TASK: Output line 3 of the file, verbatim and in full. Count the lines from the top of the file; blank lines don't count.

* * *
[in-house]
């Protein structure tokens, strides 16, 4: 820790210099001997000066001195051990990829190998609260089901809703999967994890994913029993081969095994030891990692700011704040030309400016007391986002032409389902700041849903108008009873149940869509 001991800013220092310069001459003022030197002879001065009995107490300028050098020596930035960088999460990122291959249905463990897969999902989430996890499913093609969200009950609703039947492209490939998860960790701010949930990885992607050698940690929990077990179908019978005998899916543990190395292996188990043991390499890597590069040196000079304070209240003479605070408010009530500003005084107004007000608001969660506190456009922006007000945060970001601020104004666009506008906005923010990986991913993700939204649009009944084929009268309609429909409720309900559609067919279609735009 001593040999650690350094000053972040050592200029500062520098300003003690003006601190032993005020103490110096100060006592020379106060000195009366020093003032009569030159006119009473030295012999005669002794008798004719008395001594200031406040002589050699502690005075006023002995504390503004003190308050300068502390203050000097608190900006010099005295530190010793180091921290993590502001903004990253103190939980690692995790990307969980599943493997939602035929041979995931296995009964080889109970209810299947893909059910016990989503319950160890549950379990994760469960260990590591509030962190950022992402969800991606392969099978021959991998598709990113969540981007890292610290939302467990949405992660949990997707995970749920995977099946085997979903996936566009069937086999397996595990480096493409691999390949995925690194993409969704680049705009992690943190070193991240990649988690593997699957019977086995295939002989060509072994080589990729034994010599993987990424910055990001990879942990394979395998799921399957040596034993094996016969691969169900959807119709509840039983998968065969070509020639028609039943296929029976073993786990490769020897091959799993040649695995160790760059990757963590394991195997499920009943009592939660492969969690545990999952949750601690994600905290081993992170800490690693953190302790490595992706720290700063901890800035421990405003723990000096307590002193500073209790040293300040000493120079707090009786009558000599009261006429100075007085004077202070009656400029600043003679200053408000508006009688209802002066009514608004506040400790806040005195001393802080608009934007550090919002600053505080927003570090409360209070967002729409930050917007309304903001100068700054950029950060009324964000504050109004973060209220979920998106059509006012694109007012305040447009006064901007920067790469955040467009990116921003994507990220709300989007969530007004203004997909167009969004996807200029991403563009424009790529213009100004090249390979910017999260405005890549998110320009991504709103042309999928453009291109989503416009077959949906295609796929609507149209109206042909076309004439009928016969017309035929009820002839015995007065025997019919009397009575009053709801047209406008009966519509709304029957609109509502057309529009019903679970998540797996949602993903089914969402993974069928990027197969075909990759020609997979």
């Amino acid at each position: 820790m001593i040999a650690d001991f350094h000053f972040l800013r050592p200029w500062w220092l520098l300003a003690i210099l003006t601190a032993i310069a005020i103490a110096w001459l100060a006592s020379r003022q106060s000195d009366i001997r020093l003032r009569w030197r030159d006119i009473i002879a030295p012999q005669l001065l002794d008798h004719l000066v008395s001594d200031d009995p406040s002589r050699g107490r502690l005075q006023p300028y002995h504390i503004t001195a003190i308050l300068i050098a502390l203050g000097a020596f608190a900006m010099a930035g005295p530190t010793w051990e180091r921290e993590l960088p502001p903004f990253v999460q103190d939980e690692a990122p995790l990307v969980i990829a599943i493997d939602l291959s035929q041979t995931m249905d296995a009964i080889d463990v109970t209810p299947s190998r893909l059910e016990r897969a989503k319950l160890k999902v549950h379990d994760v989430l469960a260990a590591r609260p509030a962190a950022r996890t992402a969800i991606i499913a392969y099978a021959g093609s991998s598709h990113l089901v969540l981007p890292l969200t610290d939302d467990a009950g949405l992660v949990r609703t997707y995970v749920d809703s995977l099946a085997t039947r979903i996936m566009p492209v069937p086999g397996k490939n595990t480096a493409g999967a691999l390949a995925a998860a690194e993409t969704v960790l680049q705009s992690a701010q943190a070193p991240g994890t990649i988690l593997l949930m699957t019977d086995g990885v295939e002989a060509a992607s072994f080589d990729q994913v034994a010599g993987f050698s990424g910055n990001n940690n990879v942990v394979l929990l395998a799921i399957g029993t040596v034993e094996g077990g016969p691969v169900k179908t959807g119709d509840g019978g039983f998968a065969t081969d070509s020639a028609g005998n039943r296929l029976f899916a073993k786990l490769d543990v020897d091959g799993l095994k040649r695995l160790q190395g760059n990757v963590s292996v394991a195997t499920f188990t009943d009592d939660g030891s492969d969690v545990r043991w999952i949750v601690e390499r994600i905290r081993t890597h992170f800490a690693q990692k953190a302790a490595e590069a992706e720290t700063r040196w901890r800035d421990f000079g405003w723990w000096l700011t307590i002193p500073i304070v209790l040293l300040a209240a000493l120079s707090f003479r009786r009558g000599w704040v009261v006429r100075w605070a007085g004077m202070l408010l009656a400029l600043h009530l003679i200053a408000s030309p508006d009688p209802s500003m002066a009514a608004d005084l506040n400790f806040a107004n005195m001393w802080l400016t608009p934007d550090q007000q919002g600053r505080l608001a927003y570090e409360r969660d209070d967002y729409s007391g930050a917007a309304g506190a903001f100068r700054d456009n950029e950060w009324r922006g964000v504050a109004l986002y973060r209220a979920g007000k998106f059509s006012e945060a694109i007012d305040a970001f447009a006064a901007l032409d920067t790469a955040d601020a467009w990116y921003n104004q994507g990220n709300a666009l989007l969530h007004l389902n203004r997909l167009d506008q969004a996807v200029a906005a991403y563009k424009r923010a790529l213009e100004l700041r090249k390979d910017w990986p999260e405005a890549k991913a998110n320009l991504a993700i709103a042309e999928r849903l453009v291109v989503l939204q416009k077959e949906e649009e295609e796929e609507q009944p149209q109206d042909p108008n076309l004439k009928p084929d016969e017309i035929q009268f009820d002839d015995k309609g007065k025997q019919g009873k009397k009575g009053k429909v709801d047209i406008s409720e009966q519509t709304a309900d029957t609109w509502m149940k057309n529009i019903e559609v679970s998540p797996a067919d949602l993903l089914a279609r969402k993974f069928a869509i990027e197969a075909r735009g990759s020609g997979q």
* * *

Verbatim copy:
């Amino acid at each position: 820790m001593i040999a650690d001991f350094h000053f972040l800013r050592p200029w500062w220092l520098l300003a003690i210099l003006t601190a032993i310069a005020i103490a110096w001459l100060a006592s020379r003022q106060s000195d009366i001997r020093l003032r009569w030197r030159d006119i009473i002879a030295p012999q005669l001065l002794d008798h004719l000066v008395s001594d200031d009995p406040s002589r050699g107490r502690l005075q006023p300028y002995h504390i503004t001195a003190i308050l300068i050098a502390l203050g000097a020596f608190a900006m010099a930035g005295p530190t010793w051990e180091r921290e993590l960088p502001p903004f990253v999460q103190d939980e690692a990122p995790l990307v969980i990829a599943i493997d939602l291959s035929q041979t995931m249905d296995a009964i080889d463990v109970t209810p299947s190998r893909l059910e016990r897969a989503k319950l160890k999902v549950h379990d994760v989430l469960a260990a590591r609260p509030a962190a950022r996890t992402a969800i991606i499913a392969y099978a021959g093609s991998s598709h990113l089901v969540l981007p890292l969200t610290d939302d467990a009950g949405l992660v949990r609703t997707y995970v749920d809703s995977l099946a085997t039947r979903i996936m566009p492209v069937p086999g397996k490939n595990t480096a493409g999967a691999l390949a995925a998860a690194e993409t969704v960790l680049q705009s992690a701010q943190a070193p991240g994890t990649i988690l593997l949930m699957t019977d086995g990885v295939e002989a060509a992607s072994f080589d990729q994913v034994a010599g993987f050698s990424g910055n990001n940690n990879v942990v394979l929990l395998a799921i399957g029993t040596v034993e094996g077990g016969p691969v169900k179908t959807g119709d509840g019978g039983f998968a065969t081969d070509s020639a028609g005998n039943r296929l029976f899916a073993k786990l490769d543990v020897d091959g799993l095994k040649r695995l160790q190395g760059n990757v963590s292996v394991a195997t499920f188990t009943d009592d939660g030891s492969d969690v545990r043991w999952i949750v601690e390499r994600i905290r081993t890597h992170f800490a690693q990692k953190a302790a490595e590069a992706e720290t700063r040196w901890r800035d421990f000079g405003w723990w000096l700011t307590i002193p500073i304070v209790l040293l300040a209240a000493l120079s707090f003479r009786r009558g000599w704040v009261v006429r100075w605070a007085g004077m202070l408010l009656a400029l600043h009530l003679i200053a408000s030309p508006d009688p209802s500003m002066a009514a608004d005084l506040n400790f806040a107004n005195m001393w802080l400016t608009p934007d550090q007000q919002g600053r505080l608001a927003y570090e409360r969660d209070d967002y729409s007391g930050a917007a309304g506190a903001f100068r700054d456009n950029e950060w009324r922006g964000v504050a109004l986002y973060r209220a979920g007000k998106f059509s006012e945060a694109i007012d305040a970001f447009a006064a901007l032409d920067t790469a955040d601020a467009w990116y921003n104004q994507g990220n709300a666009l989007l969530h007004l389902n203004r997909l167009d506008q969004a996807v200029a906005a991403y563009k424009r923010a790529l213009e100004l700041r090249k390979d910017w990986p999260e405005a890549k991913a998110n320009l991504a993700i709103a042309e999928r849903l453009v291109v989503l939204q416009k077959e949906e649009e295609e796929e609507q009944p149209q109206d042909p108008n076309l004439k009928p084929d016969e017309i035929q009268f009820d002839d015995k309609g007065k025997q019919g009873k009397k009575g009053k429909v709801d047209i406008s409720e009966q519509t709304a309900d029957t609109w509502m149940k057309n529009i019903e559609v679970s998540p797996a067919d949602l993903l089914a279609r969402k993974f069928a869509i990027e197969a075909r735009g990759s020609g997979q």